To ask Her Majesty’s Government what action they are taking to prevent children in care being placed in unregistered accommodation far away from their home local authority.
My Lords, where local authorities place children in independent and semi-independent settings, they must ensure that these are suitable and meet the needs of young people. Ministers have also reminded local authorities of their duty to keep children safe. This is even more important if they are placed out of area. The Secretary of State made this expectation clear in his letter to local authorities last year. We continue to consider where further action is needed.
My Lords, I am very grateful to the Minister. I know that he shares my concern about the increased number of children who are being taken into public care, and the effect that that is having on their well-being and development. It is especially worrying that an increased number of these children are being placed in unregistered accommodation, often many miles from the local authority that is responsible for them, simply to put a roof over their head. Will the Minister assure the House that this new Government will give priority to the well-being, safety, care and education of these very vulnerable children?
My Lords, I assure the House that this is a priority area for the Government. We committed in our manifesto to a review of the care system, which will cover key issues facing vulnerable children and young people. The Government have invested £5 million from our innovation programme to develop new approaches to care placements. This includes supporting local authorities to increase their capacity in residential care and to improve their commissioning practices.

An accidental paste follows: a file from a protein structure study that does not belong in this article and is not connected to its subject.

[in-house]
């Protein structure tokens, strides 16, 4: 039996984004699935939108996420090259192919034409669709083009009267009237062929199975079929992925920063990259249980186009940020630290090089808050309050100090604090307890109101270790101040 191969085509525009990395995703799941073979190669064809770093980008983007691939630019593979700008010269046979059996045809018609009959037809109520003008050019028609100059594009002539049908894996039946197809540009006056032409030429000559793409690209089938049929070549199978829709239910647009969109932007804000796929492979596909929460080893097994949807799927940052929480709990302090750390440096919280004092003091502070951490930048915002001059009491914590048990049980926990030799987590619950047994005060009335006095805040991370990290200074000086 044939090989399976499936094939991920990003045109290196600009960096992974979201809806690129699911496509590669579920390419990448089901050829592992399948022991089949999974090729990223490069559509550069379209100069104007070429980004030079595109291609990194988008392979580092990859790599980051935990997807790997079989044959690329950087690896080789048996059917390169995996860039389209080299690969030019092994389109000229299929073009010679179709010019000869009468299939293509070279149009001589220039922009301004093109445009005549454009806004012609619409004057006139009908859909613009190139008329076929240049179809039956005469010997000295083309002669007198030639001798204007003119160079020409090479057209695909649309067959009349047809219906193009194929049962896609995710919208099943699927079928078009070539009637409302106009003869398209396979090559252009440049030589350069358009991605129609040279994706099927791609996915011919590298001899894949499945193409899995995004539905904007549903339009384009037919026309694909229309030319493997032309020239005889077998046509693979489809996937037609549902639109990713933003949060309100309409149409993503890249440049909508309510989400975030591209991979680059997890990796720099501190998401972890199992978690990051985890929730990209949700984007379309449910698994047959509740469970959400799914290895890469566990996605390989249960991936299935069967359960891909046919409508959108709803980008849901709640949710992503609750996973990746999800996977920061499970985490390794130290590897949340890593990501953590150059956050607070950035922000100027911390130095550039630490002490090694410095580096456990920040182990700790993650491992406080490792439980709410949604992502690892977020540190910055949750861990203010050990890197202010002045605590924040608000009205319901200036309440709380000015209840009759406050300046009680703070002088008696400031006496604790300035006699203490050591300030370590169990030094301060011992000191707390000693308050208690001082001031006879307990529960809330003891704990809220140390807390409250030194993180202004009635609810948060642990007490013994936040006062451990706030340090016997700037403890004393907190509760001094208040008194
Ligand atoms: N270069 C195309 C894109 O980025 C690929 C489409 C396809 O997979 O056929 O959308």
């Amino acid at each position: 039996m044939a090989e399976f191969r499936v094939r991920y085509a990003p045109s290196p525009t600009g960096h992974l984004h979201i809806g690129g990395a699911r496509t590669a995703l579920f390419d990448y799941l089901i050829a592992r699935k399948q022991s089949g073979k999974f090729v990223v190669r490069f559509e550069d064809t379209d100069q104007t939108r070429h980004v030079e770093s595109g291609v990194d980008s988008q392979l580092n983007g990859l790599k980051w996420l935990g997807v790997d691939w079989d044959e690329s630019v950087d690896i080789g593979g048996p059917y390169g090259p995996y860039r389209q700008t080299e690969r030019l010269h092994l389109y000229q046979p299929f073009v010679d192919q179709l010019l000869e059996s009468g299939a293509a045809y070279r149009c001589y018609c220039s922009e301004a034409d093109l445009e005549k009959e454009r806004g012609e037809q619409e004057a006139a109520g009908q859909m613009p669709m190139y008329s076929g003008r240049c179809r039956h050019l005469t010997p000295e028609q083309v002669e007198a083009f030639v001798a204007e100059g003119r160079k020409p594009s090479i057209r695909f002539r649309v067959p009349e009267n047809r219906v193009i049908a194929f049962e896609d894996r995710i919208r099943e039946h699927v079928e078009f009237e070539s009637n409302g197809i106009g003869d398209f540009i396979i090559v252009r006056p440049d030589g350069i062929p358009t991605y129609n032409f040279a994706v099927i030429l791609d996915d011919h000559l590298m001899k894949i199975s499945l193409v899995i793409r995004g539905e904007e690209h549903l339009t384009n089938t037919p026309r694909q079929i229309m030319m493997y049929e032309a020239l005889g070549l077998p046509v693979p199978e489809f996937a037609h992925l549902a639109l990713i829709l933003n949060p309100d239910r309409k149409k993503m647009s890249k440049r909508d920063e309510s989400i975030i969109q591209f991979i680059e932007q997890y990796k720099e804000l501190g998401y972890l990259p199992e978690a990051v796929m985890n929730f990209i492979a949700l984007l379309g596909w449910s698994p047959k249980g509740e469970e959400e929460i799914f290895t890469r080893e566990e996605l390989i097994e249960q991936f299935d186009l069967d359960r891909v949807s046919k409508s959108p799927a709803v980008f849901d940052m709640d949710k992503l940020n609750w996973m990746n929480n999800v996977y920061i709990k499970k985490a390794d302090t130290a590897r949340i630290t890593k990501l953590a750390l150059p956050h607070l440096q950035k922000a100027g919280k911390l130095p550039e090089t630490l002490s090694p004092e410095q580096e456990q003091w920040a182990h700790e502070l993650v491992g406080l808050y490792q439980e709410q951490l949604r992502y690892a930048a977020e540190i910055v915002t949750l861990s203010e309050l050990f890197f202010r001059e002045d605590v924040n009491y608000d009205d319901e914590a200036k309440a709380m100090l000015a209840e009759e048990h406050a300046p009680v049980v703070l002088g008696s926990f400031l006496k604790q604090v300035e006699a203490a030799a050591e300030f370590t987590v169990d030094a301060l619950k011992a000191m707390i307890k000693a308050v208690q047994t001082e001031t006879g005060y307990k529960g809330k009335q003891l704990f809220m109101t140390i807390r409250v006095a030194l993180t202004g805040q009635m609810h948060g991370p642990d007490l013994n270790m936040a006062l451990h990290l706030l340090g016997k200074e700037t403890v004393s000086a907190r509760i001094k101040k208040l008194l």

My Lords, it is always a priority to ensure that children are placed as near to their home as possible. However, there are certain circumstances where this is not wise, such as getting them away from the impact of gangs or where there are deep disputes in their family—but the emphasis is very much on keeping them locally. We have two initiatives, Staying Put and Staying Close, which are both aimed at keeping children locally. Staying Close encourages foster parents to keep the children in care beyond the statutory age, and that is starting to work.
My Lords, I commend my noble friend and the Government for their continuing efforts to enable more looked-after children suited to boarding education to obtain places in our state and independent boarding schools. How does the cost of a place in a boarding school compare with other types of provision for looked-after children?
My Lords, this is an area of particular focus for me. I have made a lot of effort over the last two years to encourage local authorities to be more open-minded about the possibility of boarding school places for children who are being—or who are at risk of being—looked after. The independent sector has offered 40% bursaries for children in these categories. If that is taken into account, it is substantially less expensive than the normal routes that a local authority might take. We have also seen indicative evidence that the educational outcomes are far stronger for many of the children who go down that route.